Old countertops can be expensive to replace, but that 1972 laminate counter probably doesn't impress your guests anymore. Depending on the method you use, upgrading your countertop does not have to be very costly. In fact, it doesn't have to be much of a hassle either. Some methods of upgrading don't even require you to remove the sink or other fixtures, making the transition a simple one. Keep in mind that any surface you use for your countertops should be food-safe. Beyond that, you can get creative.
Install tile over existing laminate or wood countertops without removing the old laminate. This project requires a special adhesive for use over the old finish, as tile mortar will not stick to existing laminates.
You will need to remove the sink and any other fixtures, as the tile will be thicker than your old countertop and won't present a finished edge if you simply add the tile next to your sink. However, this option is well worth it as tile offers a surface that is beautiful and long-lasting, which can add value to your home. Personalize your tile with a mosaic pattern, or use a solid color with an occasional decorative painted tile to add some personality to the kitchen.
A simpler option might be painted countertops--although selecting the appropriate paints and taking proper steps are essential.
Prepare your countertop by sanding the surface completely to get rid of the previous finish or roughen up laminates so the paint can adhere. Select a primer that is mildew-resistant and use acrylic enamel paints. Seal the paint with at least three coats of a food-safe clear finish that is satin or higher gloss, as flat finishes are generally harder to clean.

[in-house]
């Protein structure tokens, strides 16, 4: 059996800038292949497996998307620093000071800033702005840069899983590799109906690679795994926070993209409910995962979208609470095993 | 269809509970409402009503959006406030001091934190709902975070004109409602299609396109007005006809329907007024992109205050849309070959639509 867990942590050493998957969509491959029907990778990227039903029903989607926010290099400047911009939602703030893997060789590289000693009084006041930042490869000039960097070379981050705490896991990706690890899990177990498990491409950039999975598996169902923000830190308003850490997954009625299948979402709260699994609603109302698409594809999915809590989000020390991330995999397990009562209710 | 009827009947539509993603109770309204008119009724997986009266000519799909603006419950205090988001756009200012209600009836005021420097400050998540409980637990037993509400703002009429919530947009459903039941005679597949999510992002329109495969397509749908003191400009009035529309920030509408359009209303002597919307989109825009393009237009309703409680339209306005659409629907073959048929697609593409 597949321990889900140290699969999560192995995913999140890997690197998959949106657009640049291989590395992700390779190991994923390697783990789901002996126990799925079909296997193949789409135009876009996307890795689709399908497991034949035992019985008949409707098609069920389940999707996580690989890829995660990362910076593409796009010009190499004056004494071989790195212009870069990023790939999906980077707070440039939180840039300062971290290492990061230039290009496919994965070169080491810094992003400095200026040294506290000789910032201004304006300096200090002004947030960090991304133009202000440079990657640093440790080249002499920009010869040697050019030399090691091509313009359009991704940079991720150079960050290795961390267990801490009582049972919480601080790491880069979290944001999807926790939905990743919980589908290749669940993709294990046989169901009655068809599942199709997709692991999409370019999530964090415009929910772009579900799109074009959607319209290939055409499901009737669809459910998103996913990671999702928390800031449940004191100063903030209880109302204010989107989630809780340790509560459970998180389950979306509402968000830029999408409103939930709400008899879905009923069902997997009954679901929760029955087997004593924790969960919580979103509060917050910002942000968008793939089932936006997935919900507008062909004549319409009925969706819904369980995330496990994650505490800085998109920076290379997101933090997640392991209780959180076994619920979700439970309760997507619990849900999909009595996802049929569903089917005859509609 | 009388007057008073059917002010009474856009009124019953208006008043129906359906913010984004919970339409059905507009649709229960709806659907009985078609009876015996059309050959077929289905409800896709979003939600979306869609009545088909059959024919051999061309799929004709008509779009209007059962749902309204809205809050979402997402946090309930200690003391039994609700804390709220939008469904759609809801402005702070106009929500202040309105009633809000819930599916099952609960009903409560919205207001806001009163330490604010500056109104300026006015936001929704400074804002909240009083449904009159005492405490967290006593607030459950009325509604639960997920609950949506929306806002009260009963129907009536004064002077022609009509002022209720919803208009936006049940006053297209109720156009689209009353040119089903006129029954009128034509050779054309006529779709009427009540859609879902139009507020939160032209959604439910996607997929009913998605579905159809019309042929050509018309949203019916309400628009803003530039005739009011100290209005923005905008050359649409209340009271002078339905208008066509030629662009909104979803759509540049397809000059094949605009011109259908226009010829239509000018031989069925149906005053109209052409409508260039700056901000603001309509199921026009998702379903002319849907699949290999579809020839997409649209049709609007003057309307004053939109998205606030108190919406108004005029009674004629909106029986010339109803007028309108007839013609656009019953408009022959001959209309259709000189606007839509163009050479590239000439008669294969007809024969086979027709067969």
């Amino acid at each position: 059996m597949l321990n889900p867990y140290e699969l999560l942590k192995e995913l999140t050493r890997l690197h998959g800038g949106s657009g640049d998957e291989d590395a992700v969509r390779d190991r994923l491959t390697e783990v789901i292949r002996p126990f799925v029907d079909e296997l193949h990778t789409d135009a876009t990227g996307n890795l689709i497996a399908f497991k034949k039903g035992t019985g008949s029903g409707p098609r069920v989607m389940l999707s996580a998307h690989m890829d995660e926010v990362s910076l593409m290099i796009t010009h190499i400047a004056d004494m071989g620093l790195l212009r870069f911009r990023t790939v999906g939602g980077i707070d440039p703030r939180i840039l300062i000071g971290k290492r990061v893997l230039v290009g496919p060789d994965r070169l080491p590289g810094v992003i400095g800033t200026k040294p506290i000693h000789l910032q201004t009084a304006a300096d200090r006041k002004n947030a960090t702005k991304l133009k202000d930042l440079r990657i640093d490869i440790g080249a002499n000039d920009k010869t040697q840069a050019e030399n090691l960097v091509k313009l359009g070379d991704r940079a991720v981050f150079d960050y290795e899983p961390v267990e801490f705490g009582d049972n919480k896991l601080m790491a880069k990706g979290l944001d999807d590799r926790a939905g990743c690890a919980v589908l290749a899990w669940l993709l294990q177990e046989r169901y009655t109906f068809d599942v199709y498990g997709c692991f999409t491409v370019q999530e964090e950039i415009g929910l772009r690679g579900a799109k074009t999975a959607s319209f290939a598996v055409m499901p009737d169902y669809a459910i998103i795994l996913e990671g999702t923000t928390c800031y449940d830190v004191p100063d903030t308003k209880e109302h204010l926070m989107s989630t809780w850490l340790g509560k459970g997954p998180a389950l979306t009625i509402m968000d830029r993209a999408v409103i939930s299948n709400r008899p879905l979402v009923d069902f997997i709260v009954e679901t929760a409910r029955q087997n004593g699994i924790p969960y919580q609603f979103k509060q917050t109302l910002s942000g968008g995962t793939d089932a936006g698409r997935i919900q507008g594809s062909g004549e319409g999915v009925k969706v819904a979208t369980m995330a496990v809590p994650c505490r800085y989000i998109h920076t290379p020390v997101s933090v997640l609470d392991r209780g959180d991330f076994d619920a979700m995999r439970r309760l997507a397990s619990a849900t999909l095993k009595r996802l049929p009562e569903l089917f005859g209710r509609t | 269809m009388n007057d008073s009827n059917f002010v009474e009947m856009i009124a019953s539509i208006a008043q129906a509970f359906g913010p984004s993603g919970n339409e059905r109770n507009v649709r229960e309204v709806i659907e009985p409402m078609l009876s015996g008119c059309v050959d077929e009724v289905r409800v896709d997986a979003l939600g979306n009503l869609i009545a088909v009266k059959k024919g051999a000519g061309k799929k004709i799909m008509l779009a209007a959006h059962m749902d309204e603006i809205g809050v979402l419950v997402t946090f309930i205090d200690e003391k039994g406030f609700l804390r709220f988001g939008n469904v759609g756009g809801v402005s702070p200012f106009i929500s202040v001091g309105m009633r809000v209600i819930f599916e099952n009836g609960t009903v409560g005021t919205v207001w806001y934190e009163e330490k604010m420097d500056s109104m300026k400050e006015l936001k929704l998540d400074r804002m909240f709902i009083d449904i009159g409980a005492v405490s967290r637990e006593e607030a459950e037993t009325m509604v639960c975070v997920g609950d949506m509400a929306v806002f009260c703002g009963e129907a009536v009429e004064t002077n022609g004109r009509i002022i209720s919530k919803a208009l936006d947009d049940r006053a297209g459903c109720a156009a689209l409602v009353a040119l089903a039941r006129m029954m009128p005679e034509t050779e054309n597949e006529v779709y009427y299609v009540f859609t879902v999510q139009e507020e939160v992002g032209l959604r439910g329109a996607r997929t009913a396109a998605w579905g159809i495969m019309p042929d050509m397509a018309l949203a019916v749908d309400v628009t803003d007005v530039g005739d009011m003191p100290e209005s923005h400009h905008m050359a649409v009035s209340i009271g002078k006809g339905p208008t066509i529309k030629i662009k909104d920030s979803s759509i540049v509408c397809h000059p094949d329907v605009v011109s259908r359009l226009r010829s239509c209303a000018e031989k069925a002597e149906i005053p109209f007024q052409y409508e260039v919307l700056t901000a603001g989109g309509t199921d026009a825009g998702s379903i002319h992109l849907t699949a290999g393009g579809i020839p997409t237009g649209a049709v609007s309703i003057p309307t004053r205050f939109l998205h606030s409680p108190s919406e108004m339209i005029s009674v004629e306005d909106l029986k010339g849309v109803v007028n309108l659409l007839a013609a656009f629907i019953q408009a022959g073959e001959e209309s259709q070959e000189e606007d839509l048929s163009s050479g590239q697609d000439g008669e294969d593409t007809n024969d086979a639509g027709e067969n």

Protect painted countertops by using a cutting board rather than cutting directly on the surface, and check your paint's label to see if a certain type of cleaner is recommended. You may need to reapply a new finish coat periodically, after a thorough cleaning. If you are careful, the sink and fixtures can stay in place while painting.
For a distinctive countertop, begin by adding a 3/8-inch-high woodframe around your existing countertop. Caulk the inside of the frame with paintable caulk. Clean and paint the countertop within the frame--primer isn't necessary, but may be useful--then set objects that are no more than 1/4-inch-thick on top of the paint. Objects can include pretty stones, themed small toys or even fabric. Fill the surface, up to the edge of the frame, with a clear, food-safe resin to create a high-gloss look that adds the appearance of depth when you look through it and paint below. This method works best if the sink is removed before the countertop is treated, but you can frame around the sink if you want to avoid removal.
- Photo Credit Marble texture image by Viacheslav Anyakin from Fotolia.com
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